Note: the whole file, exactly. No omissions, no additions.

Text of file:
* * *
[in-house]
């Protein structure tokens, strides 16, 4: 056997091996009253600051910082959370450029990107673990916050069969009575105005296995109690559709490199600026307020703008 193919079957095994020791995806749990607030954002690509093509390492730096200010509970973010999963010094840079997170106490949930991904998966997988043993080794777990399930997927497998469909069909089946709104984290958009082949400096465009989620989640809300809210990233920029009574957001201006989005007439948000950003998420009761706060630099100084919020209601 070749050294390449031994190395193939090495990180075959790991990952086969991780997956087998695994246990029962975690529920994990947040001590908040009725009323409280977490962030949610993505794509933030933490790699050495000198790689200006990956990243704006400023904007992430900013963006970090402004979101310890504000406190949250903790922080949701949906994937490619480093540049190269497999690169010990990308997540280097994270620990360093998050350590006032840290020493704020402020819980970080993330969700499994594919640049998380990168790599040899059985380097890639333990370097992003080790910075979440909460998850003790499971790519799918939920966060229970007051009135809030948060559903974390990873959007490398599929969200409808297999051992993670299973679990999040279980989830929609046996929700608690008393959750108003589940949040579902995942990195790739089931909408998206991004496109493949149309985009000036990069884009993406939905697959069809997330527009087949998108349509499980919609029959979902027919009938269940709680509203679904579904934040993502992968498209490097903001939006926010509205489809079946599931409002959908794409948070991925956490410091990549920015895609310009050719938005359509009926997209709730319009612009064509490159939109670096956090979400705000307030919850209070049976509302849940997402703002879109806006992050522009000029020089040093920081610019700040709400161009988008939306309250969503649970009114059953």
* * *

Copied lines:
[in-house]
């Protein structure tokens, strides 16, 4: 056997091996009253600051910082959370450029990107673990916050069969009575105005296995109690559709490199600026307020703008 193919079957095994020791995806749990607030954002690509093509390492730096200010509970973010999963010094840079997170106490949930991904998966997988043993080794777990399930997927497998469909069909089946709104984290958009082949400096465009989620989640809300809210990233920029009574957001201006989005007439948000950003998420009761706060630099100084919020209601 070749050294390449031994190395193939090495990180075959790991990952086969991780997956087998695994246990029962975690529920994990947040001590908040009725009323409280977490962030949610993505794509933030933490790699050495000198790689200006990956990243704006400023904007992430900013963006970090402004979101310890504000406190949250903790922080949701949906994937490619480093540049190269497999690169010990990308997540280097994270620990360093998050350590006032840290020493704020402020819980970080993330969700499994594919640049998380990168790599040899059985380097890639333990370097992003080790910075979440909460998850003790499971790519799918939920966060229970007051009135809030948060559903974390990873959007490398599929969200409808297999051992993670299973679990999040279980989830929609046996929700608690008393959750108003589940949040579902995942990195790739089931909408998206991004496109493949149309985009000036990069884009993406939905697959069809997330527009087949998108349509499980919609029959979902027919009938269940709680509203679904579904934040993502992968498209490097903001939006926010509205489809079946599931409002959908794409948070991925956490410091990549920015895609310009050719938005359509009926997209709730319009612009064509490159939109670096956090979400705000307030919850209070049976509302849940997402703002879109806006992050522009000029020089040093920081610019700040709400161009988008939306309250969503649970009114059953």